Name: Tracy Collar
Place of Work: Metro Health University of Michigan Health Cancer Center
Job Title: Oncology Social Worker
1. Before the coronavirus outbreak, what did your responsibilities consist of?
“Before COVID-19 my responsibilities were to meet with patients and families to help provide support, community resources, financial assistance, counseling, and to be someone to walk along with them during their cancer journey. At times, my conversations involved just the patient but often it was with the patient, multiple family members, and/or friends. At times, my conversations were difficult, and it was not uncommon for patients and their families to hug each other and provide physical as well as emotional support. At times, patients and families shared a hug with staff as a way of saying thank you or as a way to get through a challenging time. The majority of my conversations were held face-to-face. My job also involved going to the hospital to see patients and their families, providing support in a different environment and a familiar face. I ran a support group every Tuesday evening for patients and their caregivers [as well].”
2. How have your responsibilities been changed or been added to?
“It is difficult to put into context the changes brought on by COVID-19. Now we have fewer patients in the building and are doing virtual and telephonic visits for the first time in my 25-year career. We see some patients in person, but this is limited. Their family members/friends are not allowed in except under specific circumstances. This has created most of my job being done via phone calls instead of in person. When we do see patients, we wear appropriate PPE which was not necessary before. There is no hugging and no handshakes. The number of community resources has greatly diminished as many agencies are closed during the pandemic; yet, we have a greater need for resources. Our support group has been switched to a virtual support group. COVID has created financial hardships for patients and their families making it difficult for them to receive treatment and pay bills. I am challenged to look for more financial resources in a market that is overwhelmed with people in need. When I go to the hospital to see patients, I am screened, my temperature is taken, and PPE is worn at all times. Despite all of that, I am proud of the care we provide and how quickly we adapted.”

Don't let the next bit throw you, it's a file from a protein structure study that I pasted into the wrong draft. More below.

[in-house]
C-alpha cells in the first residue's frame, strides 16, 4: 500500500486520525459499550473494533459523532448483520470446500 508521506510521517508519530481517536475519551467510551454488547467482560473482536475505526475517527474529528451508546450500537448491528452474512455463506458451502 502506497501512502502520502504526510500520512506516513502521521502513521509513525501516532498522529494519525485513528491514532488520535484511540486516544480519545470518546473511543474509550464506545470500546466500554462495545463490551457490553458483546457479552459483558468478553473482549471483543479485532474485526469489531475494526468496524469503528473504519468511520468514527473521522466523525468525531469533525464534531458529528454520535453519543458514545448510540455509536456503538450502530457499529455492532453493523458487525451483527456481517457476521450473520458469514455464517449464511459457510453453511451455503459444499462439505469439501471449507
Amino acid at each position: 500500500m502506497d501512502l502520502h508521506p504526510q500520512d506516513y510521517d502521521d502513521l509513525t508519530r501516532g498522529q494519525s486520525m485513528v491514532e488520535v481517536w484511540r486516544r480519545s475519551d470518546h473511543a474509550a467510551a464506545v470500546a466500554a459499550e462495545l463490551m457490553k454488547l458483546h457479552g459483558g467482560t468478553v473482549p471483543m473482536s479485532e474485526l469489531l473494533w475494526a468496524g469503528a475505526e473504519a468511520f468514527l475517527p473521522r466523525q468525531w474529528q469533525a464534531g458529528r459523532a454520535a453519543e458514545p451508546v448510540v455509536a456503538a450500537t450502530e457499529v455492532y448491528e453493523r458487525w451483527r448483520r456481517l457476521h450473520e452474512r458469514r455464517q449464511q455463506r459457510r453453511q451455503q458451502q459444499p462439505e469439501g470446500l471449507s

3. How have the changes in your job and the impact of coronavirus affected your home?
“There has not been a significant change for me at home; although, it has been difficult to not have face-to-face contact with my family and friends. I am much more careful about anything I bring into my home and go out only for essentials. I thoroughly clean anything I bring into my house which is not something I gave much thought to before the pandemic. I appreciate being able to go outside in a way that I never have before.”
4. Is there an inspiring act of kindness that you’ve witnessed at work that comes to mind?
“We have seen inspiration from our community as a whole with many messages of support, donations of homemade masks, donations of food, and signs posted to thank us for the ongoing care during the pandemic. That has been inspiring.”
5. In what ways can high school students help during this time?
“High school students can help by staying at home and staying safe. That is really the best thing any of us can do. I have an amazing niece that is making masks that are greatly appreciated and a nephew that checks in to make sure I am safe. I think high school students can reach out to their families via phone and make sure they stay in touch. We all need that right now.”